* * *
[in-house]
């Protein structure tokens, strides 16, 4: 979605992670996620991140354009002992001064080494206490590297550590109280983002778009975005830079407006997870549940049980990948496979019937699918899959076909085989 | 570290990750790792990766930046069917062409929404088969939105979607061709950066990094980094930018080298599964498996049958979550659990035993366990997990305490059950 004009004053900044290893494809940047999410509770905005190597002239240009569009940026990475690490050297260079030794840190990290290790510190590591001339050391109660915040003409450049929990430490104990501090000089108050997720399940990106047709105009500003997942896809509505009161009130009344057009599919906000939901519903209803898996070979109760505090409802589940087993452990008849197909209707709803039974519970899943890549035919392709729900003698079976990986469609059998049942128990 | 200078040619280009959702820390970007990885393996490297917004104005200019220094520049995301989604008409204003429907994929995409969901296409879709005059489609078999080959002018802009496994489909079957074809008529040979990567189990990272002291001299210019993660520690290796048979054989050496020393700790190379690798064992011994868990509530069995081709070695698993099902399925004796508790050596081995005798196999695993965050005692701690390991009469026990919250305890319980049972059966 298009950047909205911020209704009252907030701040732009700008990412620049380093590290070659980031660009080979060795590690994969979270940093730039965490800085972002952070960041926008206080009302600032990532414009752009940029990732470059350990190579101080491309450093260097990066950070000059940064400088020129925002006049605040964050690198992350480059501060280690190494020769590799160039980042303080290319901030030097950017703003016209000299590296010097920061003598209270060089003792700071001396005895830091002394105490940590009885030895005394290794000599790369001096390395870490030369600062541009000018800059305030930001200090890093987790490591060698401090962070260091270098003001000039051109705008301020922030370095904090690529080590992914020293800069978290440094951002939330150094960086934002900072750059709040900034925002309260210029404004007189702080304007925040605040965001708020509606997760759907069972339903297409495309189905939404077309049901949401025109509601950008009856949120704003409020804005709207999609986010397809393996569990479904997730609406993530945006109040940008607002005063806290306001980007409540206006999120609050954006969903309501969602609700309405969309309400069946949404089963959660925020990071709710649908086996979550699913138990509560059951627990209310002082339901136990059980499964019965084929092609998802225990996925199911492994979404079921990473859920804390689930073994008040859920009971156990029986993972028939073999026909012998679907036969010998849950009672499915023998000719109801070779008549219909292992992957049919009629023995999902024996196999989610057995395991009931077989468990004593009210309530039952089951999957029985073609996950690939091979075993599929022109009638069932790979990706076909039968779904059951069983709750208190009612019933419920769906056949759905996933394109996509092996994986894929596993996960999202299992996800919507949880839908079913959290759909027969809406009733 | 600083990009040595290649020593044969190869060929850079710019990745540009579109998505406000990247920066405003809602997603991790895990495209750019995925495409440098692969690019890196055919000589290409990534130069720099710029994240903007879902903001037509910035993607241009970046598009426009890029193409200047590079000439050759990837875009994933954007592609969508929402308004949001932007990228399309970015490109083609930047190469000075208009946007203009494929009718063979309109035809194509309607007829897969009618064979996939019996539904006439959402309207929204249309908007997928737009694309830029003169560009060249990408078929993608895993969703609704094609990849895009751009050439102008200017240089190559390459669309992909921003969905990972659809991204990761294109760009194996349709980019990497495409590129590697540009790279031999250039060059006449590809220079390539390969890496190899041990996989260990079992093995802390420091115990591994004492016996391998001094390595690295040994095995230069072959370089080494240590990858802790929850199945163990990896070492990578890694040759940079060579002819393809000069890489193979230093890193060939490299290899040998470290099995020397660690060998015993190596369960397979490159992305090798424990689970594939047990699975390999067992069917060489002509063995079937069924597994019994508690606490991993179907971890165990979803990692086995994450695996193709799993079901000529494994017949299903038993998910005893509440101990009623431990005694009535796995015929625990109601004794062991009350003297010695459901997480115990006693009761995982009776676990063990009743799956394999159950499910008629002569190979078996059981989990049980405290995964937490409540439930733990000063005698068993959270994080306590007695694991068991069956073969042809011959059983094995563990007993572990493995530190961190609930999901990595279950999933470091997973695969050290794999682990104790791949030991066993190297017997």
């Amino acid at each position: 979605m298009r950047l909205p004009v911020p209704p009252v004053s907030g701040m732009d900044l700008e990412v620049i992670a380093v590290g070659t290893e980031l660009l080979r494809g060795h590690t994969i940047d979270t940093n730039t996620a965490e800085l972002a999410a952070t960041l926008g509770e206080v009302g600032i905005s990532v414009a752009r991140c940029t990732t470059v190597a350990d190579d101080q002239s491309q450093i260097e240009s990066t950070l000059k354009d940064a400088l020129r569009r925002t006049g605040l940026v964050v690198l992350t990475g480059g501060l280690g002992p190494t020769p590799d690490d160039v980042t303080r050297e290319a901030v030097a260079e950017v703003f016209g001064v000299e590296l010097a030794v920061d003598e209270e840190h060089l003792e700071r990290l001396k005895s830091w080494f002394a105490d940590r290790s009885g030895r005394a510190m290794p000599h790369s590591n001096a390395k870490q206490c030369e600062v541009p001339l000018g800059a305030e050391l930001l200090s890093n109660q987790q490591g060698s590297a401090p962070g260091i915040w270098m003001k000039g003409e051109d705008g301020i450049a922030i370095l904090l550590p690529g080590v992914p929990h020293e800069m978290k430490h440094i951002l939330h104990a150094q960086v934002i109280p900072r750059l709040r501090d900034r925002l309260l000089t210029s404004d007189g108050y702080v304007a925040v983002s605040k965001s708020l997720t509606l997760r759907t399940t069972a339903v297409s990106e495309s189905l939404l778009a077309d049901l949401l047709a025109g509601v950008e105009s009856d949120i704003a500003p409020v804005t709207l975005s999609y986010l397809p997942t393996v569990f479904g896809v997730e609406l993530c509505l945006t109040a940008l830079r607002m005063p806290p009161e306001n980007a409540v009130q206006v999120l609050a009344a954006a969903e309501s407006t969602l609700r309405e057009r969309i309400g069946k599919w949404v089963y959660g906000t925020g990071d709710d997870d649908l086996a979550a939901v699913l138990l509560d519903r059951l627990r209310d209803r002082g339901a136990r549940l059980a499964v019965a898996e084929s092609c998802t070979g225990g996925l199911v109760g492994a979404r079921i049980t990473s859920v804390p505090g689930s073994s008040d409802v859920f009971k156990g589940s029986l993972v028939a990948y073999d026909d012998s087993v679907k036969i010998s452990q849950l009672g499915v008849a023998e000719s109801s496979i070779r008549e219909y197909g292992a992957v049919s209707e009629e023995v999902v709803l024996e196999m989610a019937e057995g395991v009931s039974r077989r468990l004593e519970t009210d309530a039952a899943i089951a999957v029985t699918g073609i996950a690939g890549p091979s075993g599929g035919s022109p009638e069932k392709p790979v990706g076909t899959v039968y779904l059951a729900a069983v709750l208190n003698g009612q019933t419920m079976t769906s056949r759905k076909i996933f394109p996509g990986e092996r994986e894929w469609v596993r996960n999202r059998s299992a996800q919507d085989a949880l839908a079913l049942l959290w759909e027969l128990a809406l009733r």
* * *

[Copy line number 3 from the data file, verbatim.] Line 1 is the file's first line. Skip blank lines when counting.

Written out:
């Amino acid at each position: 979605m298009r950047l909205p004009v911020p209704p009252v004053s907030g701040m732009d900044l700008e990412v620049i992670a380093v590290g070659t290893e980031l660009l080979r494809g060795h590690t994969i940047d979270t940093n730039t996620a965490e800085l972002a999410a952070t960041l926008g509770e206080v009302g600032i905005s990532v414009a752009r991140c940029t990732t470059v190597a350990d190579d101080q002239s491309q450093i260097e240009s990066t950070l000059k354009d940064a400088l020129r569009r925002t006049g605040l940026v964050v690198l992350t990475g480059g501060l280690g002992p190494t020769p590799d690490d160039v980042t303080r050297e290319a901030v030097a260079e950017v703003f016209g001064v000299e590296l010097a030794v920061d003598e209270e840190h060089l003792e700071r990290l001396k005895s830091w080494f002394a105490d940590r290790s009885g030895r005394a510190m290794p000599h790369s590591n001096a390395k870490q206490c030369e600062v541009p001339l000018g800059a305030e050391l930001l200090s890093n109660q987790q490591g060698s590297a401090p962070g260091i915040w270098m003001k000039g003409e051109d705008g301020i450049a922030i370095l904090l550590p690529g080590v992914p929990h020293e800069m978290k430490h440094i951002l939330h104990a150094q960086v934002i109280p900072r750059l709040r501090d900034r925002l309260l000089t210029s404004d007189g108050y702080v304007a925040v983002s605040k965001s708020l997720t509606l997760r759907t399940t069972a339903v297409s990106e495309s189905l939404l778009a077309d049901l949401l047709a025109g509601v950008e105009s009856d949120i704003a500003p409020v804005t709207l975005s999609y986010l397809p997942t393996v569990f479904g896809v997730e609406l993530c509505l945006t109040a940008l830079r607002m005063p806290p009161e306001n980007a409540v009130q206006v999120l609050a009344a954006a969903e309501s407006t969602l609700r309405e057009r969309i309400g069946k599919w949404v089963y959660g906000t925020g990071d709710d997870d649908l086996a979550a939901v699913l138990l509560d519903r059951l627990r209310d209803r002082g339901a136990r549940l059980a499964v019965a898996e084929s092609c998802t070979g225990g996925l199911v109760g492994a979404r079921i049980t990473s859920v804390p505090g689930s073994s008040d409802v859920f009971k156990g589940s029986l993972v028939a990948y073999d026909d012998s087993v679907k036969i010998s452990q849950l009672g499915v008849a023998e000719s109801s496979i070779r008549e219909y197909g292992a992957v049919s209707e009629e023995v999902v709803l024996e196999m989610a019937e057995g395991v009931s039974r077989r468990l004593e519970t009210d309530a039952a899943i089951a999957v029985t699918g073609i996950a690939g890549p091979s075993g599929g035919s022109p009638e069932k392709p790979v990706g076909t899959v039968y779904l059951a729900a069983v709750l208190n003698g009612q019933t419920m079976t769906s056949r759905k076909i996933f394109p996509g990986e092996r994986e894929w469609v596993r996960n999202r059998s299992a996800q919507d085989a949880l839908a079913l049942l959290w759909e027969l128990a809406l009733r």